• 15.1% of the U.S. gross domestic product.

* From 1940 (shortly after the Great Depression) to 2017, spending on human resources increased from 44% of all federal outlays to 73%:


Social Programs

* “Social programs”—a measure of social spending published by Just Facts based on data from the U.S. Bureau of Economic Analysis and White House Office of Management & Budget—includes:

  • health programs, such as Medicaid, Medicare, and health research.
  • income security programs, such as means-tested welfare, old-age benefits, disability benefits, unemployment benefits, and social services.
  • education, such as preschools, K–12 schools, higher education, and libraries.
  • housing and community services.
  • recreation and culture.
  • refundable tax preferences for social purposes, which give people cash payments that exceed any income taxes they pay.

* This measure does not include:

  • federal employee retirement and disability benefits.
  • veterans’ benefits.

* In 2017, the federal government spent $2,677 billion on social programs. This amounts to:

  • 63% of all current federal spending.
  • $8,218 for every person living in the U.S.
  • $21,208 for every household in the U.S.
  • 13.7% of the U.S. gross domestic product.

* In 2017, federal, state, and local governments spent $3,882 billion on social programs. This amounts to:

  • 60% of all current government spending.
  • $11,918 for every person living in the U.S.
  • $30,755 for every household in the U.S.
  • 19.9% of the U.S. gross domestic product.

* From 1959 to 2017, spending on social programs increased from:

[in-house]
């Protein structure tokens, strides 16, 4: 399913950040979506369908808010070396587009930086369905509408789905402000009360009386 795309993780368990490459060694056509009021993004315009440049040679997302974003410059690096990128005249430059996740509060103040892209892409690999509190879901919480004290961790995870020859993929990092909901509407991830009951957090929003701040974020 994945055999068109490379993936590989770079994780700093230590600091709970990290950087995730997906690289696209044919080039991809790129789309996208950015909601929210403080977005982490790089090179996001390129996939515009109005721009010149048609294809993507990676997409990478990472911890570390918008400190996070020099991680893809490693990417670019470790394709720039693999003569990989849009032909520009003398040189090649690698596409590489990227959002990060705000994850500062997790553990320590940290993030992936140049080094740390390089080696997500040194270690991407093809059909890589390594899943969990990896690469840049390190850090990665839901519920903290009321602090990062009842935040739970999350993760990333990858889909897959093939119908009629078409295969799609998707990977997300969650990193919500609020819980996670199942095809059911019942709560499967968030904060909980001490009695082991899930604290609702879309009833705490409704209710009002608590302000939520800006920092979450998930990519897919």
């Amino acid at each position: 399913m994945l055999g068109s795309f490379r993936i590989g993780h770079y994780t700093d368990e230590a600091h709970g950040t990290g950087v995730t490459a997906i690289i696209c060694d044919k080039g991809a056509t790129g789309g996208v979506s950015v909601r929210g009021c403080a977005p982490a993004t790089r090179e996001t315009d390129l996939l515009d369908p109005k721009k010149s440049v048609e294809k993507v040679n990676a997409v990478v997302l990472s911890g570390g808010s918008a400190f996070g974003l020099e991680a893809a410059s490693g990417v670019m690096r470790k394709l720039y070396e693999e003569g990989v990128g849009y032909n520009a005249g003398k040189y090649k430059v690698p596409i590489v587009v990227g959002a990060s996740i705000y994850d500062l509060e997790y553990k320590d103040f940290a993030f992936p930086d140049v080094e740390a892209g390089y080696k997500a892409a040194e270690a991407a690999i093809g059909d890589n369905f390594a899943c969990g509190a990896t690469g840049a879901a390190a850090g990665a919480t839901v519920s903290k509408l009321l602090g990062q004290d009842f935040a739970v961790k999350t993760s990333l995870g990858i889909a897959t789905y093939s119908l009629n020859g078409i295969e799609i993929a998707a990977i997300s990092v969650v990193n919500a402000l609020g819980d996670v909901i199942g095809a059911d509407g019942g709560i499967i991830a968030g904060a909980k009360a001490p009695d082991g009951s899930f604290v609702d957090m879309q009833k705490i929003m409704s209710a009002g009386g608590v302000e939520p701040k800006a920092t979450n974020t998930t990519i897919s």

• 20% of all federal outlays to 63%.
  • 30% of all federal, state and local outlays to 60%:

Social Benefits

* “Social benefits”—a measure of social spending published by the U.S. Bureau of Economic Analysis—includes:

  • “payments from social insurance funds, such as social security and Medicare.”
  • “payments providing other income support, such as Medicaid and food stamp benefits.”
  • some veterans’ benefits.
  • refundable tax preferences for social purposes, which give people cash payments that exceed any income taxes they pay.

* This measure does not include:

  • most education spending.
  • recreation and culture.
  • federal employee retirement and disability benefits.

* In 2017, the federal government spent $2,456 billion on social benefits. This amounts to:

  • 56% of all federal spending.
  • $6,423 for every person living in the U.S.
  • $16,574 for every household in the U.S.
  • 10.7% of the U.S. gross domestic product.

* In 2017, federal, state, and local governments spent $2,826 billion on social benefits.[74] This amounts to:

  • 43% of all government spending.
  • $8,676 for every person living in the U.S.
  • $22,389 for every household in the U.S.
  • 14.5% of the U.S. gross domestic product.

* From 1960 to 2017, spending on social benefits increased from:

  • 19% of all federal outlays to 56%.
  • 16% of all federal, state and local outlays to 43%:

For more information, visit https://www.justfacts.com/socialspending.asp.